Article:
Last is a coat of flat interior latex paint...brown..I brush it on and using a water soaked rag I "blot" off the paint....once almost dry I take the sponge and clean off the teeth a bit!

Step 8: Finish

The skulls are super light...IF using them outside I suggest spraying a bit of expanding foam in them and toss in a handful of stones.

I like to attach the skulls in clusters...you can use the hot glue but I use zip ties and screws so they won't come apart! HAVE FUN!!

Step 9: BONUS!!

So I have also started to make femur bone ends for a catacomb type display. Using a Bucky femur bone as the master, mounted to another stand. One plastic gallon jug will make two bone ends

Step 10:

Creative Misuse Contest

Grand Prize in the
Creative Misuse Contest

16 People Made This Project!

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139 Comments

0
doo da do
doo da do

2 months ago

Nice Skull series to follow

0
dgeer809
dgeer809

2 months ago

Love this going to try as soon as I have an empty bottle and oh a heat gun...

0
OREON_1
OREON_1

2 months ago

this is so cool! i now don't have to take my milk jugs to recycling lol

0
Jackn7
Jackn7

2 months ago

Talk about Skullduggery! :)

Arrrrh!

0
Barry6470
Barry6470

2 months ago

Bloody Brilliant so realistic to look at and the bonus of the Catacombs at the end Fantastic, blimey Halloween must be scary at your place.
Well Done, absolutely Fantastic.

0
MichaelL628
MichaelL628

2 months ago on Step 10

The long toy box you have at the end of the bed painted to look like a old sea chest when lifting the lid you see it full of skulls but it is just a removable tray hiding the toys but excellent can they be made to glow in the dark????????

0
chefspenser
chefspenser

2 months ago

Totally disgusting!!!.......................................Love it!

0
terrefirmax2
terrefirmax2

2 months ago on Step 10

I love the fact that you are recycling instead of just buying cheap decor at dollar store. Looks MUCH better too!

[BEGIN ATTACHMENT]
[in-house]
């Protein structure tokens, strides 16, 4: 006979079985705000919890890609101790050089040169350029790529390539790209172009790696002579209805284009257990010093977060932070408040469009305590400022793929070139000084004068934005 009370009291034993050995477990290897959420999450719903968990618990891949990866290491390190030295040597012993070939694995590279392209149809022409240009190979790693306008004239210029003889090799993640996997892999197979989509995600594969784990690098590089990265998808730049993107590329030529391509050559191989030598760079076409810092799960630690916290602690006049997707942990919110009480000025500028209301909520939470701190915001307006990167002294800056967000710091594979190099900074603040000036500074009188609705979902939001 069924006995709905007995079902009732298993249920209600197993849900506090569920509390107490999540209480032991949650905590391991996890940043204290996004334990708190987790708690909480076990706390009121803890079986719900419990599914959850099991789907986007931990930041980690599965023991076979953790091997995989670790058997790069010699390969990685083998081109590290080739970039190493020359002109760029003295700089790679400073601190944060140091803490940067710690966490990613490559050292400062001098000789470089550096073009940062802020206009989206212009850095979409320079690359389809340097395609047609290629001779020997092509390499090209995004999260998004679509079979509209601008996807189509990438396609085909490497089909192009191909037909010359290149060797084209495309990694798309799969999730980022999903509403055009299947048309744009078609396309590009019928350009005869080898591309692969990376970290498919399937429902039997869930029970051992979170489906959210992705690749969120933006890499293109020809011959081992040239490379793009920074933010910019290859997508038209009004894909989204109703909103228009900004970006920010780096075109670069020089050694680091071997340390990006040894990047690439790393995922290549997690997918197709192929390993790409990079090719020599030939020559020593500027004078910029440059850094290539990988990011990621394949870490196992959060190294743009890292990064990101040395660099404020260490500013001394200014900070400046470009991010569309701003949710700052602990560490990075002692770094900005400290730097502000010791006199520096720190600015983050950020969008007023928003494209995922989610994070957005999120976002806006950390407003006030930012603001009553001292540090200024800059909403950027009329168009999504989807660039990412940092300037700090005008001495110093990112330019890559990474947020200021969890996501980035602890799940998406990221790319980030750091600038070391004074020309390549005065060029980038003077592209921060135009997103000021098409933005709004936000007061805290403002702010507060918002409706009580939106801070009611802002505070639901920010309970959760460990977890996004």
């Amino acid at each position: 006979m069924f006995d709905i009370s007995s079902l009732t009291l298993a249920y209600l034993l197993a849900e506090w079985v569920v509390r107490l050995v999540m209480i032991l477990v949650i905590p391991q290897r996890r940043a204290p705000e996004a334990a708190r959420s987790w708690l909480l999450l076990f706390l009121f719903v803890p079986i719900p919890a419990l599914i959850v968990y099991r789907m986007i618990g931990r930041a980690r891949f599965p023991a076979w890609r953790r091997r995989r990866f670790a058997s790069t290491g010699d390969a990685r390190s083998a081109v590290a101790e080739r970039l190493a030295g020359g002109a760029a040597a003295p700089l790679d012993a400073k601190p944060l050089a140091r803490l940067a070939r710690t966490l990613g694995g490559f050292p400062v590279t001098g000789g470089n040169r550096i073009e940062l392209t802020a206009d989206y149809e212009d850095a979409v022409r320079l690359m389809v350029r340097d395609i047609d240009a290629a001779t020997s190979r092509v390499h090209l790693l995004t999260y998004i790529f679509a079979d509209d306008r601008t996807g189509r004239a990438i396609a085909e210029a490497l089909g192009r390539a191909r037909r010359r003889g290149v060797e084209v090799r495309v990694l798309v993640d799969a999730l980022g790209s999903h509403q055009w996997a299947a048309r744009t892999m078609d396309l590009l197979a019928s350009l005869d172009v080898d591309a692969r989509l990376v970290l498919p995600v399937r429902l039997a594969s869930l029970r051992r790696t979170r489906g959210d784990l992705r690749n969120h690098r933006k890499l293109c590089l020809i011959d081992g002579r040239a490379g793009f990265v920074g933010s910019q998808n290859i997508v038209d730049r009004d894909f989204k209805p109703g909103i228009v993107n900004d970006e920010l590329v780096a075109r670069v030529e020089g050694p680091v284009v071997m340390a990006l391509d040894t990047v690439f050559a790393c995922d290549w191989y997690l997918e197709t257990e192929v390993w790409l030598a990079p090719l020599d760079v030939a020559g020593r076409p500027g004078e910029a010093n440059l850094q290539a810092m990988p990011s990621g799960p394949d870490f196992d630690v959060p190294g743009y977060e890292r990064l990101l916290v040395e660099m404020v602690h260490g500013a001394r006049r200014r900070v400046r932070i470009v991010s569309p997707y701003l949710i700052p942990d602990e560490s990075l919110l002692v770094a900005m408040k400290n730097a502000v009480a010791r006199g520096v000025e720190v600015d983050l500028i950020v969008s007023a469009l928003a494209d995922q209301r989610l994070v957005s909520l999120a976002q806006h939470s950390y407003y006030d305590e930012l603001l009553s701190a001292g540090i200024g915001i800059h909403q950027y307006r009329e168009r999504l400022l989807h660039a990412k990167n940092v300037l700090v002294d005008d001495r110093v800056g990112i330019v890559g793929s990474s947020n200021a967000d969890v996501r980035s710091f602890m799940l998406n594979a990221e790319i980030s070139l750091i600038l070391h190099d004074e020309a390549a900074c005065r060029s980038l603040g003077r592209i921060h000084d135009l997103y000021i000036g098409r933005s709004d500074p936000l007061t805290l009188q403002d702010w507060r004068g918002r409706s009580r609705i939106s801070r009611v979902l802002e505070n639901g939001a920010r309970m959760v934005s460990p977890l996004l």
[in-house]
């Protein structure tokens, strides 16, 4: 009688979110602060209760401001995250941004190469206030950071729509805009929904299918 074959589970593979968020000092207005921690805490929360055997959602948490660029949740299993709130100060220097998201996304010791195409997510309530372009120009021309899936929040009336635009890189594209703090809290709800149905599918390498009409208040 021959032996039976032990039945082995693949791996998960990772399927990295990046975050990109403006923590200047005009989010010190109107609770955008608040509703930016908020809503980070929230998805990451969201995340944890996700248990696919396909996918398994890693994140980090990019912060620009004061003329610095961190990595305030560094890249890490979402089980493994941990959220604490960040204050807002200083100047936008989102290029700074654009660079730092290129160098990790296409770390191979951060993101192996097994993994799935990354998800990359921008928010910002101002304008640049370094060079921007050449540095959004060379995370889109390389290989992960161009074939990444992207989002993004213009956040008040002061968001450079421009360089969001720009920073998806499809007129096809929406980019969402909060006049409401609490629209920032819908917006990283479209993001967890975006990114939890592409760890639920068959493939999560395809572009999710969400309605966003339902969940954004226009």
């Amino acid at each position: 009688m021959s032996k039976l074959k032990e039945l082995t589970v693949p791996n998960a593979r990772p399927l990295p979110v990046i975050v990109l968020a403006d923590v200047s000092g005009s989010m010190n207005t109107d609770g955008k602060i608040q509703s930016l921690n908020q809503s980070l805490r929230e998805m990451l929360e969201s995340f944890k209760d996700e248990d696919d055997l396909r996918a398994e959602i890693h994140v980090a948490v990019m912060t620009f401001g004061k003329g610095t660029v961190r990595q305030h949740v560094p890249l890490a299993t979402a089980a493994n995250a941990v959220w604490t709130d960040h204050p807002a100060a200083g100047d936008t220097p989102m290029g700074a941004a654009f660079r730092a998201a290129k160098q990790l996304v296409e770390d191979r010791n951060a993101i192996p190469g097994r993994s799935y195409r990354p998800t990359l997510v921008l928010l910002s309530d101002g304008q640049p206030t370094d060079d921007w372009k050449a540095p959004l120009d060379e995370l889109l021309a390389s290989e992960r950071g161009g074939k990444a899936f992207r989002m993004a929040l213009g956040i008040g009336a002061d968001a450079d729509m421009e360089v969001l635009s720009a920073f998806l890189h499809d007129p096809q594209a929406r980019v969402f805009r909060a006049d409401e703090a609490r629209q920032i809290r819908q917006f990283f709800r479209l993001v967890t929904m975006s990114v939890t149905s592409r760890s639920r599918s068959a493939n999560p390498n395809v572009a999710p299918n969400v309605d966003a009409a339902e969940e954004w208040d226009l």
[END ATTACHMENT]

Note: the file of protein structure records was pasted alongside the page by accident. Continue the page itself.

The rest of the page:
0
sallymcclure
sallymcclure

Question 10 months ago on Step 2

I don't see a picture of the fiberglass matting that you added to beef up the master skull.
1. What is the fiberglass matting?
2. Where did you add it? Outside?
3. How did you attach it so the heat didn't interfere?

Thanks so much!
Sally

0
Rocc01
Rocc01

Question 1 year ago

when and how do you make the jaw

0
pharojim
pharojim

Tip 2 years ago

A hair dryer should be hot enough too.

0
JasonF205
JasonF205

Reply 2 years ago

Hair dryer doesn’t come close! Gotta get the plastic hot enough to turn clear for molding.

0
tr0lldr0id
tr0lldr0id

2 years ago

Someone here notes that a hairdryer should be hot enough; I was just wondering if really any good heat source could be used. I know that both hairdryers and heat guns are used to mold foam for costume armor, and in the past, I've used a heat lamp to do the same. Do you think that might do the trick here?

0
JasonF205
JasonF205

Best Answer 2 years ago

I’ve only used a good heat gun, but you need to do small sections at a time so I’m not sure how a heat lamp would work.

0
Kkstepp
Kkstepp

Question 2 years ago on Introduction

Is the resin skull you used actually a full adult size? If so, could you please tell me which one you purchased? I've looked several places, and have only found smaller versions.

0
KimberlyP90
KimberlyP90

2 years ago on Introduction

Ingenious! I like the idea of a stack of skulls on my porch in the corner! Super spooky! :D

0
BrockGrimes
BrockGrimes

2 years ago

Wonder if these could be used as a mold for cement poured in?